We explored in our previous posting how where people lack the necessary positive and supportive relationships necessary to thrive and hit a point of significant crisis, they find themselves lonely, isolated and at risk of homelessness. Alongside the availability of sustainable, affordable and available accommodation, breaking cycles of housing poverty requires Society to deal with its main root cause which is relational poverty.
Breaking cycles of relational poverty
Charles Fraser, former head of St Mungo’s homeless charity claimed that
“social inclusion is as simple and as complicated as somewhere to live, someone to love and something to do”.
It follows that a holistic approach to making homelessness history needs to deal not only with the material issue of putting a roof over someone’s head but also the relational issues that led them to be in that situation in the first place as well as giving them a sense of purpose and accomplishment.
People return to sleep on the streets because you are taking them out of “their community” and effectively isolating them by providing them with nothing more than just accommodation. It has to be more than that. An essential component of long term solutions to homelessness is about providing community and family that are positive networks of support built around the individual. In the absence of this they will gravitate back towards their peers and those who formerly were a negative influence in their lives.
Providing a sense of community around residents requires a different approach. Relationships and bridges need to be built into the lives of the socially excluded. Those doing this are not professional workers that get added to the list of other workers like probation officers, support workers and social workers. The residents must not be made to feel like projects or a ‘tick box exercise’ for someone who is looking for a means to do a bit of good in the community. They don’t want people to judge them or be looking at trying to change or challenge their behaviour at every turn. They need:
· People who will stand by them through thick and thin
· People who will still be around even after they have moved on; that they can continue to talk to and rely on down the road.
· People who are capable of hanging on in there whilst they push back and who show in doing so that they are not going anywhere.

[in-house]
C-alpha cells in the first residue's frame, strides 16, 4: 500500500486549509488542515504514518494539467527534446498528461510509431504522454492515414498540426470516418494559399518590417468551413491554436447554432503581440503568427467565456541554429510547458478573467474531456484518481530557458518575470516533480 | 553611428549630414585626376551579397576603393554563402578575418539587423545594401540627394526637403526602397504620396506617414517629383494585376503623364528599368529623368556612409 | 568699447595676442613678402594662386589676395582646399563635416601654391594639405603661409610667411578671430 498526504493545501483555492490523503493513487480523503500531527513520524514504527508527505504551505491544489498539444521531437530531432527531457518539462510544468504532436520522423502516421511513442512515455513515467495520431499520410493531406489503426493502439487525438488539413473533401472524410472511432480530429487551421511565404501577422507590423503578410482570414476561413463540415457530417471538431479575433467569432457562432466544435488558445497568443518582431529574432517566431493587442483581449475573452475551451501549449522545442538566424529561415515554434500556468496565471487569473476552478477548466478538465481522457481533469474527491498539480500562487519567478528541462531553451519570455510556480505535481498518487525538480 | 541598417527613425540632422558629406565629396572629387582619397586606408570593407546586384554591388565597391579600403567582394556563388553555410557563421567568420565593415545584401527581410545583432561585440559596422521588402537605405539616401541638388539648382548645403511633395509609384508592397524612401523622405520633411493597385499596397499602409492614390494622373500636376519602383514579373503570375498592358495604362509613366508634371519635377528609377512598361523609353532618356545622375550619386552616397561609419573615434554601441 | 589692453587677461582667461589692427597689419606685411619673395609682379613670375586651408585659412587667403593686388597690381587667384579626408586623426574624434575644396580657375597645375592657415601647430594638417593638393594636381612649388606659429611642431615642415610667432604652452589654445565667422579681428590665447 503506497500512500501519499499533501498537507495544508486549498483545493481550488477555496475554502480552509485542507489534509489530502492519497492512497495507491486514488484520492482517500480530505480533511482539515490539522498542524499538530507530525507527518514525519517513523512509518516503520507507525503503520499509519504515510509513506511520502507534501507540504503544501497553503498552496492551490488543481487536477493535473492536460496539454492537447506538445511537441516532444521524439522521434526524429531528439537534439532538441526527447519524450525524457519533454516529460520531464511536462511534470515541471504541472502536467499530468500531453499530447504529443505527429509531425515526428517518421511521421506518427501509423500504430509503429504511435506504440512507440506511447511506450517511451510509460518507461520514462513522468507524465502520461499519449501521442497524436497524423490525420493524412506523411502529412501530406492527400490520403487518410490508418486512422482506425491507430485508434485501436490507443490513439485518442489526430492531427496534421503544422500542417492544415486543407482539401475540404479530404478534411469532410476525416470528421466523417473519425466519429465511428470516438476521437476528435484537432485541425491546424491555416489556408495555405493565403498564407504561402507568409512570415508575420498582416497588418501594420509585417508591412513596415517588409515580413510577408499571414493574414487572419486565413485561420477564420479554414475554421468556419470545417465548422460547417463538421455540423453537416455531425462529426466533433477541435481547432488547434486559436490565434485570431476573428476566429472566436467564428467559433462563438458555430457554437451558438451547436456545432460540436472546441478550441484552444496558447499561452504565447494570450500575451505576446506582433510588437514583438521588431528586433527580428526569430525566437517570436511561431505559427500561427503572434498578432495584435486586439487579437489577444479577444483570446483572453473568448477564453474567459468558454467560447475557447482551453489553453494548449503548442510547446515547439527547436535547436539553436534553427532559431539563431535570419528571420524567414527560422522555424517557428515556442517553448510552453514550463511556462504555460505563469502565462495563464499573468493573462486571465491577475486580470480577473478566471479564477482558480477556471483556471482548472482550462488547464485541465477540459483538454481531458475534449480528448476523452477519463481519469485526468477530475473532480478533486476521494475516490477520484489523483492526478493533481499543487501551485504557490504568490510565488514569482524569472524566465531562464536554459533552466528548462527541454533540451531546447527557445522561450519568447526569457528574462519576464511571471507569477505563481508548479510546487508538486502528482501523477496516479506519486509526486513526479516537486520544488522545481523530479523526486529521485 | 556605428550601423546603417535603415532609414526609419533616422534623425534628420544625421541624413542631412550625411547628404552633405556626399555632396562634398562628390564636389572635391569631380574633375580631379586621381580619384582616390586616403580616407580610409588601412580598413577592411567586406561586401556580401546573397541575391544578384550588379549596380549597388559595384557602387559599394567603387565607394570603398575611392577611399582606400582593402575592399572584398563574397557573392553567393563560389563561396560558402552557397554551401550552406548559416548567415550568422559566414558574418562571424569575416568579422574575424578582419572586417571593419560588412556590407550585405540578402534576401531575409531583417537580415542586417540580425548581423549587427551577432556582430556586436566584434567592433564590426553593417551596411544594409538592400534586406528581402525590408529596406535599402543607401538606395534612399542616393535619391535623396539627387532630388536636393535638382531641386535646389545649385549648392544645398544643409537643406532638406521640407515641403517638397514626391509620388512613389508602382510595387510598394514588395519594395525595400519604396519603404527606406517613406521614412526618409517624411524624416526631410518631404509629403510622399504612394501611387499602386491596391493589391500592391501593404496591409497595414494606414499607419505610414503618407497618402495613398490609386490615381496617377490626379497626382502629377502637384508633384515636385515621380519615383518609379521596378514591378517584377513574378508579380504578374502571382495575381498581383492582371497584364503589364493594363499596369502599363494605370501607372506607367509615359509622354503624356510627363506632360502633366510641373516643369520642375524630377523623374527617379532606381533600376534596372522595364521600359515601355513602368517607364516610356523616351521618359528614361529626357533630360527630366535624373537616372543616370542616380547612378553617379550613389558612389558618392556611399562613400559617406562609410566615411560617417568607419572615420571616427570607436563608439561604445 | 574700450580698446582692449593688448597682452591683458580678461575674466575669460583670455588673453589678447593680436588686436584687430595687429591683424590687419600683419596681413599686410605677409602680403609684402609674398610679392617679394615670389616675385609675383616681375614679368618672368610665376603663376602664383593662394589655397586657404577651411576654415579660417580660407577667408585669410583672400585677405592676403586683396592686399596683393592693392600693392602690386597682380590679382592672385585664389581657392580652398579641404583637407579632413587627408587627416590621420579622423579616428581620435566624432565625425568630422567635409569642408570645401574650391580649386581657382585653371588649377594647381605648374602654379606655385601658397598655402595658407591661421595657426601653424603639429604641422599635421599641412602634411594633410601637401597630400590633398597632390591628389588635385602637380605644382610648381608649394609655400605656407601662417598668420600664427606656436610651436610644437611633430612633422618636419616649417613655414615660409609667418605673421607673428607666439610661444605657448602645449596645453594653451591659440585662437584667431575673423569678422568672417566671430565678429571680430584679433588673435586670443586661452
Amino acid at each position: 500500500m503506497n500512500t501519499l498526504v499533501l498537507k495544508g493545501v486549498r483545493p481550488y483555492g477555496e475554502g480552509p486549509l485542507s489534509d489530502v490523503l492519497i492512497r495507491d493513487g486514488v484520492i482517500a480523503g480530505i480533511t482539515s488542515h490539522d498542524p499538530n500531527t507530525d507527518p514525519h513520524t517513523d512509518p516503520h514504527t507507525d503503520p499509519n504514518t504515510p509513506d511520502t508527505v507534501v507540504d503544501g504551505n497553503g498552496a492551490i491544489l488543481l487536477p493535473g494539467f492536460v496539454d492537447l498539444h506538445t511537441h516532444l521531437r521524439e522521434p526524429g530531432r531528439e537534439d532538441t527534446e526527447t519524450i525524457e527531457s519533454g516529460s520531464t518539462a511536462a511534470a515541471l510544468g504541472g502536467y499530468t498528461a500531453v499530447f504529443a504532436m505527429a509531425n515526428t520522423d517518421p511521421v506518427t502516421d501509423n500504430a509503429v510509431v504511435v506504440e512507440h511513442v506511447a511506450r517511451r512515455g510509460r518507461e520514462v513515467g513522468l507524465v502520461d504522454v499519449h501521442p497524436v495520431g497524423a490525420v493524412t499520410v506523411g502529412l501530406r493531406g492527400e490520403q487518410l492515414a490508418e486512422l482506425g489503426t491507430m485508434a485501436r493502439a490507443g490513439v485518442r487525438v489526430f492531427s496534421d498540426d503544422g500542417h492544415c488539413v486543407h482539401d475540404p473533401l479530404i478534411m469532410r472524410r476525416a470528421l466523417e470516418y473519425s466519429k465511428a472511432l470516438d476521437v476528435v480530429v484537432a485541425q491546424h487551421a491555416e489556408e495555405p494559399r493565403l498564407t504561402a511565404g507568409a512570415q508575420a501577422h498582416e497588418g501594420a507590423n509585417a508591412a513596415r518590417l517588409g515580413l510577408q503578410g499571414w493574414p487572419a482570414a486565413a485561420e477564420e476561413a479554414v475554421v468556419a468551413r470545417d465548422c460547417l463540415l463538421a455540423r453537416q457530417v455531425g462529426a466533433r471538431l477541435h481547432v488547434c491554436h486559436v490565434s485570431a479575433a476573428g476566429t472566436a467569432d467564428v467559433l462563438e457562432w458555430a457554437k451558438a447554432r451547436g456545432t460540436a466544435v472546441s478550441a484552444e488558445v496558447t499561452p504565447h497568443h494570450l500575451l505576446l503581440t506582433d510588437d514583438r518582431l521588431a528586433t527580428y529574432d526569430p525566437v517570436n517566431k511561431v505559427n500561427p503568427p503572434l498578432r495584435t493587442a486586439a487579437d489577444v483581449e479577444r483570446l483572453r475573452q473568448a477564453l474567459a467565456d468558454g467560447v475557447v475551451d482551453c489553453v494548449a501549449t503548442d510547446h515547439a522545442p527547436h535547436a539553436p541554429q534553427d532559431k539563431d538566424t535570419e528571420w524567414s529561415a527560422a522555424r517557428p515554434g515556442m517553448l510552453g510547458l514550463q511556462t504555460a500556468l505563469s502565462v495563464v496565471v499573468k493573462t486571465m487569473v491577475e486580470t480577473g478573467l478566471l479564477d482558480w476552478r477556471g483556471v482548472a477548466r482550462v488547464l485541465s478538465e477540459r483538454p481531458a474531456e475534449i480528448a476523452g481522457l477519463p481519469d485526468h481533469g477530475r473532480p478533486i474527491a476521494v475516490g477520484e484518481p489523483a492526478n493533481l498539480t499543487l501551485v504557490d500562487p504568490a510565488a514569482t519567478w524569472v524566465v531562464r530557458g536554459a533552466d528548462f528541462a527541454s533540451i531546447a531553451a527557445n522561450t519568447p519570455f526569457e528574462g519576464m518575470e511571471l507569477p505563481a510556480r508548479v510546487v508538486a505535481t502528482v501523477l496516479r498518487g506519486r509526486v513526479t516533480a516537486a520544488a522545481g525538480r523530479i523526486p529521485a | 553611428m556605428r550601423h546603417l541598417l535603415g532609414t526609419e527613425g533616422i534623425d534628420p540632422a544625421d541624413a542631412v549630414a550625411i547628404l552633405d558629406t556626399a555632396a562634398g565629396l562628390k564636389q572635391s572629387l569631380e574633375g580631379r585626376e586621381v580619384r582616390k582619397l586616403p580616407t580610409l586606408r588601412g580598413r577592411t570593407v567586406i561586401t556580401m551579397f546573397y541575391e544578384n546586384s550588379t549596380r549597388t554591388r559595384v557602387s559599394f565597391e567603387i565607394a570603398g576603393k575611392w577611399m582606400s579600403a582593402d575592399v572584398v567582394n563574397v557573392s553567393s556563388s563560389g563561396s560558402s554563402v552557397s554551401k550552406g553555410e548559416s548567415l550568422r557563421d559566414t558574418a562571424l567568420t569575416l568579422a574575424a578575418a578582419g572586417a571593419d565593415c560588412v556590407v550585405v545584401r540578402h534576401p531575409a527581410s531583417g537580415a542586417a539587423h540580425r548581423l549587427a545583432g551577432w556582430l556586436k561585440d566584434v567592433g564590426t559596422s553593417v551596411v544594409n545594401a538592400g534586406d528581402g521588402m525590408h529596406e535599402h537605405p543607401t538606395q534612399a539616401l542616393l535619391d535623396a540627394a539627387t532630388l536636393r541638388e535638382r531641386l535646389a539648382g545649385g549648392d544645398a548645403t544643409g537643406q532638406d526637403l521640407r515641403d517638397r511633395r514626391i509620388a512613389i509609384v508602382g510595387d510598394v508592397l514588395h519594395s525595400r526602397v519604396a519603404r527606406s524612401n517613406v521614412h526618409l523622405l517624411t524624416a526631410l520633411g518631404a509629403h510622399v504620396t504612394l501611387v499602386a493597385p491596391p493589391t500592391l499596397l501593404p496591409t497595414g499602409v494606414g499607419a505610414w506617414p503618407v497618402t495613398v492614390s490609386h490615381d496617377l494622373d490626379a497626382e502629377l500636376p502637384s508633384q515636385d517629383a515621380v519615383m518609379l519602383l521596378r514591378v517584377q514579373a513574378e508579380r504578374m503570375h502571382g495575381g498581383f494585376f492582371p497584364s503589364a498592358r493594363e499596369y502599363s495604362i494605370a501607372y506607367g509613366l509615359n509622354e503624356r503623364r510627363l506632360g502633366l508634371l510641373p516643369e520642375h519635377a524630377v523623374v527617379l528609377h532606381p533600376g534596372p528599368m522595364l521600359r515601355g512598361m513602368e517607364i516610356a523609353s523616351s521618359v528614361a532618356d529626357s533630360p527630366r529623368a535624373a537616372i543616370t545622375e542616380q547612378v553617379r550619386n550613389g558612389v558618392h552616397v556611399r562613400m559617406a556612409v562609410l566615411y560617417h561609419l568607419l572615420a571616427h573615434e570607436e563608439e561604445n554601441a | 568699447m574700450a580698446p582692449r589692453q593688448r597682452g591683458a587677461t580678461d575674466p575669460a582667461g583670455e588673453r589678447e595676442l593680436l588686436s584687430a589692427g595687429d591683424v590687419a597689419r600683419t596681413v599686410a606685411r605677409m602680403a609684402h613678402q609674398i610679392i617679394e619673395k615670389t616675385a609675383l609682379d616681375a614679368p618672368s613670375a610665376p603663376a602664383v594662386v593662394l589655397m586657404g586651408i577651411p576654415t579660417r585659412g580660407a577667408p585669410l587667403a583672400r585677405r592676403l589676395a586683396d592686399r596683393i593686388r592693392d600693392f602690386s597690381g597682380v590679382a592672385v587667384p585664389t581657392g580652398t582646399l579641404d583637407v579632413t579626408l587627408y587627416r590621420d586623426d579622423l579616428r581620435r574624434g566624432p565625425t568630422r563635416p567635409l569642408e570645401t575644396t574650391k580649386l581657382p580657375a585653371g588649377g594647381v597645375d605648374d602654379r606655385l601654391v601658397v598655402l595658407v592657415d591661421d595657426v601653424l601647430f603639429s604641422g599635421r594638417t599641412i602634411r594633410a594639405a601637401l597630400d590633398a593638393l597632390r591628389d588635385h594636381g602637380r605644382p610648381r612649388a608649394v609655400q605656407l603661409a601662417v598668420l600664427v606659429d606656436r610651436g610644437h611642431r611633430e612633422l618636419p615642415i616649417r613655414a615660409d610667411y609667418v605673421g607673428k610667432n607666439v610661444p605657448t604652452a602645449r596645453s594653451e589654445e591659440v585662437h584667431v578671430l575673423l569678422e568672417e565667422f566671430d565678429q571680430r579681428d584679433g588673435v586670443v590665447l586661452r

· People who are prepared to journey through life with them.
This is where the church really comes into its own. It is available and open to welcome those on the fringes of society, to bring a sense of family by adopting those who society has socially excluded.
The essential role of the church and the trained church volunteer befrienders
We see the role of the church as being central to the work that we do. Every house we open is partnered with a local church. The church provides a team of trained volunteers who befriend, mentor and support the residents who we call the friendship and support team. The volunteers are referred to as “friends with a purpose”. This is a term that was coined by one of our residents. There is a sense of intentionality about the relationship. After all this is a project that is aimed at achieving social inclusion with residents who will move on to independent living having learnt the skills they need to maintain a tenancy in independent living. That said they are first and foremost friends with the residents. Like all relationships, it may not be easy at the start but it grows as they get to know each other, share life together and walk something of their respective journeys down the same path. These are friendships that last beyond the residents’ stay in the house and are part of starting to build a positive network of support around each individual which is key to them achieving their outcomes and dreams.
The church volunteer team brings with it a sense of community, family, acceptance and love to the residents. They do not judge them because they recognise how all are made in the image of God. They befriend, they mentor, they support. They are often more capable than others of recognising their own flaws and shortcomings and so are quicker to forgive and be patient, caring and tolerant with the residents’ shortcomings. They are sensitive to the awkwardness of moving from refugee thinking to belonging. They are sensitive to rough sleepers and ex-offenders being unable to get to grips with keeping a space clear and usable, or sharing space with others.
Our theory of change is that when people have a safe, secure home, surrounded by loving, non-judgmental relationships, they will find the strength and motivation within themselves to make positive life choices. We accept people of all faiths and no faiths, all ethnicities and sexualities without any form of discrimination. In fact many of our tenants in our refugee properties are Muslims who have fled persecution. The church is however central to how we operate because our residents are adopted into a family. The church volunteers work hard at building lasting, loving non-judgmental relationships which is a key element of making homelessness history.